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Is this a bug in IE or a feature in Gecko? :^)

P: n/a
When www.geoceanis.com is sent to the print preview or alternatively the
printer, the second page is displayed or printed by IE, but lost to Gecko
(Netscape, Firefox, Moxilla, etc...). NOTE: Both fixed and scrolling divs
are present on this page...

Is this a bug in IE or Gecko? What does the CSS/HTML need to get Gecko to
send the second page to the printer...?

Thanks in Advance...

--
Timothy Casey GPEMC! >11950 is the nu****@fieldcraft.biz 2email
Terms & conditions apply. See www.fieldcraft.biz/GPEMC
Discover valid interoperable web menus, IE security, TSR Control,
& the most advanced speed reading application @ www.fieldcraft.biz
Aug 8 '06 #1
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4 Replies


P: n/a
Number 11950 - GPEMC! Replace number with 11950 wrote:
When www.geoceanis.com is sent to the print preview or alternatively the
printer, the second page is displayed or printed by IE, but lost to Gecko
(Netscape, Firefox, Moxilla, etc...). NOTE: Both fixed and scrolling divs
are present on this page...
One html error, lots of css errors.
The latest firefox puts it on one (A4) page for me - although "Freeing
the truth..." loses its descenders - I'm guessing that's css, not Fx.
ie needs two pages because it has unnecessarily wide margins.

I see no browser misbehaviour.

Chris
Is this a bug in IE or Gecko? What does the CSS/HTML need to get Gecko to
send the second page to the printer...?

Thanks in Advance...
Aug 8 '06 #2

P: n/a
"Chris Sharman" <ch***********@sorry.nospamwrote in message
news:eb*******************@news.demon.co.uk...
Number 11950 - GPEMC! Replace number with 11950 wrote:
When www.geoceanis.com is sent to the print preview or alternatively the
printer, the second page is displayed or printed by IE, but lost to
Gecko
(Netscape, Firefox, Moxilla, etc...). NOTE: Both fixed and scrolling
divs
are present on this page...

One html error, lots of css errors.
Thanks for your speedy response Chris. I should have checked!

HTML error fixed (link outside a text element) & the one non-color CSS
error. For now, my colors (CSS 3.0) are in English which seems to work as
far as color interpretation goes in the target UAs. In any case, Gecko still
cuts off the second page (1024x768) while IE still recognises both first and
second page as far as printing go. This problem also translates from
www.fieldcraft.biz, where the colors are specified according to the
standard - so I doubt that the CSS 3.0 color usage is the problem.

The latest firefox puts it on one (A4) page for me - although "Freeing
the truth..." loses its descenders - I'm guessing that's css, not Fx.
Actually, in print-preview, under "page setup", tick the "background colors"
checkbox and this little problem goes away. Setting the scale to 100% should
show the second page cutoff problem fairly well. My version of Gecko is not
quite so adept at shrinking the print output to fit the page - good for you!
:^)
ie needs two pages because it has unnecessarily wide margins.
Are you referring to my sidebars or to something IE does all by itself?
>
I see no browser misbehaviour.
[SNIP]

However, there is still a difference across UAs in the way the CSS/HTML is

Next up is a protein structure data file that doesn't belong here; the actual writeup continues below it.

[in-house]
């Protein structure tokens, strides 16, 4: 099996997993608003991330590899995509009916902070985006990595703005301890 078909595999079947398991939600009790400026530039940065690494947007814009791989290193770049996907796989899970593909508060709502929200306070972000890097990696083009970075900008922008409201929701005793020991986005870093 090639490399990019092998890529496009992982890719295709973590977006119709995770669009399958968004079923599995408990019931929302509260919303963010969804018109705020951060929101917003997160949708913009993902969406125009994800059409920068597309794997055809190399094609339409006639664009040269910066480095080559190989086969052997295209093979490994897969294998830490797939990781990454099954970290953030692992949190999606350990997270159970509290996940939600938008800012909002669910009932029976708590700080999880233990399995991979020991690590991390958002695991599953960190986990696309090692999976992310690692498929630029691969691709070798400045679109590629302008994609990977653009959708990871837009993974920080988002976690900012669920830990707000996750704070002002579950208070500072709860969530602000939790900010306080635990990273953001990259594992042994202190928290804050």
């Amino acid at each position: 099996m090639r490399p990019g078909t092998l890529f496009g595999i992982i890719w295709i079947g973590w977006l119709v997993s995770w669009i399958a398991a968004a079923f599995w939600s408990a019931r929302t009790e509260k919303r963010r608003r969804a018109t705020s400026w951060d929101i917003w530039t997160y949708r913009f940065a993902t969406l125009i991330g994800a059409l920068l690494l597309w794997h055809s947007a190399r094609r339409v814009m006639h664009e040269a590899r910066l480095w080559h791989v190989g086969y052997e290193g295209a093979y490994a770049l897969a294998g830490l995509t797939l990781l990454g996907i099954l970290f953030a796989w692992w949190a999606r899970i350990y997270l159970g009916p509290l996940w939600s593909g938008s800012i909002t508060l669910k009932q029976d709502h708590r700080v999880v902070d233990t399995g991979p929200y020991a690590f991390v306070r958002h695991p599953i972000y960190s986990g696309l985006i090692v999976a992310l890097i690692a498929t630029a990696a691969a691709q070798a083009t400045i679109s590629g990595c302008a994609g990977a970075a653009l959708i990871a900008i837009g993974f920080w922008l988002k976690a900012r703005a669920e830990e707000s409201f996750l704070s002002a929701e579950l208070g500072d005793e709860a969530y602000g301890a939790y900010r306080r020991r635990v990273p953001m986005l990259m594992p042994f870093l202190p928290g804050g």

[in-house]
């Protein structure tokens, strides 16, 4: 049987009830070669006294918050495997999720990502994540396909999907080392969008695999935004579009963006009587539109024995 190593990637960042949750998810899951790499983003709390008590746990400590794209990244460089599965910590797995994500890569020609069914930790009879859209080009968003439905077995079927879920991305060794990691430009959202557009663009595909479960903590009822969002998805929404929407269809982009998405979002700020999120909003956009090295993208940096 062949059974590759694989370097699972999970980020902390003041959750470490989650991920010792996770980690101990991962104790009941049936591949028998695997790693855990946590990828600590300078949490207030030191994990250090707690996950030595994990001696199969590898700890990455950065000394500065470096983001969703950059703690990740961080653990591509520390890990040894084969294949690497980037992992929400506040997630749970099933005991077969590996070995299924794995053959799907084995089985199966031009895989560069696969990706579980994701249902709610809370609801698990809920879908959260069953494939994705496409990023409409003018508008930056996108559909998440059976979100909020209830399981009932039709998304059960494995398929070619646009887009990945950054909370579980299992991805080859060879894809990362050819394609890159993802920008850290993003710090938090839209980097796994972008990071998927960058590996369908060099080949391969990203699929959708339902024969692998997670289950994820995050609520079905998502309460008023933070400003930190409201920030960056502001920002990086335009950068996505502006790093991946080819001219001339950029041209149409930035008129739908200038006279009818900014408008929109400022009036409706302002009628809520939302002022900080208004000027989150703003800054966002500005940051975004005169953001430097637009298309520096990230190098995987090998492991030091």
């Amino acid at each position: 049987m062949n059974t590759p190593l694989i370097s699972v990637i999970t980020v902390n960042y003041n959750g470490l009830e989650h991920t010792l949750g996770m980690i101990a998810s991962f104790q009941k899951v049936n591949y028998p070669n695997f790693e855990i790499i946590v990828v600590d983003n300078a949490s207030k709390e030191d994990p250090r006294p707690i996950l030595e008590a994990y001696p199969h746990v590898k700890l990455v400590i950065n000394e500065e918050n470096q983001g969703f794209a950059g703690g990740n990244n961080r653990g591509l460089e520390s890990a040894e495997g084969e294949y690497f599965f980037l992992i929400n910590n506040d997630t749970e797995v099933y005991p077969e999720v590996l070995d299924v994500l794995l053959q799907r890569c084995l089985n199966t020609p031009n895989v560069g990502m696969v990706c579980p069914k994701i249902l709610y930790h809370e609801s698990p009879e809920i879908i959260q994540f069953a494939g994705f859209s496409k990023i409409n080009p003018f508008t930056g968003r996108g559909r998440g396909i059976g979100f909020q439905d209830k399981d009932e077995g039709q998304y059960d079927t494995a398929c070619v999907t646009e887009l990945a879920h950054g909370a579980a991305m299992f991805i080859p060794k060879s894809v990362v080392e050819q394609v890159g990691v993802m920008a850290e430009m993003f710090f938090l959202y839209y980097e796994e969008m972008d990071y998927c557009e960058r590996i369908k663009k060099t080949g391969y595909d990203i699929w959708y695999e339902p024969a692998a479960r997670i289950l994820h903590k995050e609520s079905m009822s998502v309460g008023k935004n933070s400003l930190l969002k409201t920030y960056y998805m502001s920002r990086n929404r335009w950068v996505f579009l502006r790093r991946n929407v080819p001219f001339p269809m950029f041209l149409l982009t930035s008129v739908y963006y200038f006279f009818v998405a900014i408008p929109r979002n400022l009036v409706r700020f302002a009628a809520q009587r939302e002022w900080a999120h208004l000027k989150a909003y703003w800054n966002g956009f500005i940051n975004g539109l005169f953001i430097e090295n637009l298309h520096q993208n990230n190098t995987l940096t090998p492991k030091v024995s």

interpreted for the purpose of printing - and I am wondering if there is
something missing in my coding... ...perhaps something that might see
Gecko include the second page...

Thanks in Advance...

--
Timothy Casey GPEMC! >11950 is the nu****@fieldcraft.biz 2email
Terms & conditions apply. See www.fieldcraft.biz/GPEMC
Discover valid interoperable web menus, IE security, TSR Control,
& the most advanced speed reading application @ www.fieldcraft.biz
Aug 8 '06 #3

P: n/a
Number 11950 - GPEMC! Replace number with 11950 wrote:
"Chris Sharman" <ch***********@sorry.nospamwrote in message
news:eb*******************@news.demon.co.uk...
>Number 11950 - GPEMC! Replace number with 11950 wrote:
>>When www.geoceanis.com is sent to the print preview or alternatively the
printer, the second page is displayed or printed by IE, but lost to
Gecko
>>(Netscape, Firefox, Moxilla, etc...). NOTE: Both fixed and scrolling
divs
>>are present on this page...
One html error, lots of css errors.

Thanks for your speedy response Chris. I should have checked!

HTML error fixed (link outside a text element) & the one non-color CSS
error. For now, my colors (CSS 3.0) are in English which seems to work as
far as color interpretation goes in the target UAs. In any case, Gecko still
cuts off the second page (1024x768) while IE still recognises both first and
second page as far as printing go. This problem also translates from
www.fieldcraft.biz, where the colors are specified according to the
standard - so I doubt that the CSS 3.0 color usage is the problem.

>The latest firefox puts it on one (A4) page for me - although "Freeing
the truth..." loses its descenders - I'm guessing that's css, not Fx.

Actually, in print-preview, under "page setup", tick the "background colors"
checkbox and this little problem goes away. Setting the scale to 100% should
show the second page cutoff problem fairly well. My version of Gecko is not
quite so adept at shrinking the print output to fit the page - good for you!
:^)
>ie needs two pages because it has unnecessarily wide margins.

Are you referring to my sidebars or to something IE does all by itself?
>I see no browser misbehaviour.
[SNIP]

However, there is still a difference across UAs in the way the CSS/HTML is
interpreted for the purpose of printing - and I am wondering if there is
something missing in my coding... ...perhaps something that might see
Gecko include the second page...

Thanks in Advance...
At best, CSS3 is only partially implemented in only a few browsers. I